Chevrolet was still trying to make the Impala the full-size car for everybody, so the engine lineup included a wide range of choices, from lazy six-cylinder units to massive big-block V8s with a lot of power.
A 1965 Impala is now available from Craigslist, though the car exhibits nothing that reminds of the fourth-generation's glory. It's a rusty project that looks like it requires a ton of work to even become road-worthy.
Unfortunately, the seller hasn't shared too many specifics, so while the Impala is intriguing, the only way to decide if it's worth a second chance is to see it in person. Parked in some sort of junkyard but sitting next to newer cars, the Impala convertible is rapidly becoming a wreck, especially as it looks like it hasn't moved in a very long time.
The removable top looks ruined, and the body will require a lot of work to get rid of all the rust that invaded most panels. I don't expect good news on the floor front, and the trunk pan can't look better.
Probably the only good tidbit is the V8 under the hood, though you should also expect it to no longer start. There's a good chance the engine is seized, too, in which case it could make more sense to replace it altogether rather than try to save it. An automatic transmission is still in the car, though it's unclear if this is the original unit that came with the Impala in 1965 when it rolled off the assembly lines.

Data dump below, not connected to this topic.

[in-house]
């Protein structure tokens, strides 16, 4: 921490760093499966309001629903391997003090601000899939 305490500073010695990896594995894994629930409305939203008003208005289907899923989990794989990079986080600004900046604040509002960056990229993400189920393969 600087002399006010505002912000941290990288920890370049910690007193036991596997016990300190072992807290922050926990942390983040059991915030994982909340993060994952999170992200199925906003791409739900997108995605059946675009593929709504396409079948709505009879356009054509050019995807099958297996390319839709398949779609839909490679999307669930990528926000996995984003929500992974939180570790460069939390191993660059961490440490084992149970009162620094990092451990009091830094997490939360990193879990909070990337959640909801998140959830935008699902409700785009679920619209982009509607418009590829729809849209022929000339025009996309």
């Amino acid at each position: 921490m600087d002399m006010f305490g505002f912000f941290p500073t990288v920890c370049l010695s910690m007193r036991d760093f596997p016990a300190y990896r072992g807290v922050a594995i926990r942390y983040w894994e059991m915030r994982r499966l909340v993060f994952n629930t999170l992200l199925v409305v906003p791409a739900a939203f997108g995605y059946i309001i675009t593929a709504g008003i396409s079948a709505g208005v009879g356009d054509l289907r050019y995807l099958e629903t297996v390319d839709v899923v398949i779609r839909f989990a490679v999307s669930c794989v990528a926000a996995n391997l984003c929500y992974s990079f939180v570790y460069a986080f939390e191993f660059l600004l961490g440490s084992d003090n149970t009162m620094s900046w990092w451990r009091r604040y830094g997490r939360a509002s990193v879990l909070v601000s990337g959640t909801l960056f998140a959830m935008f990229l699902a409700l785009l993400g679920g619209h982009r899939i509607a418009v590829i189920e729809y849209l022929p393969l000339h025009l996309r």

A 1965 Impala convertible is typically an intriguing restoration candidate, but the lack of information could make many people walk away. The seller does not answer the essential questions, so it's impossible to tell whether the car is still complete (I suppose not), all original (it might be, considering it's been abandoned for a while), and the engine is still alive.
Despite the missing tidbits, they still expect the car to sell for big bucks. The owner expects to get $12,500 for this Impala convertible, and you can see it in Los Angeles. You'll probably need a trailer to take it home, given its current shape and likely the non-working engine. The car certainly doesn't look road-worthy, so bring in a good mechanic to inspect what's under the hood, too.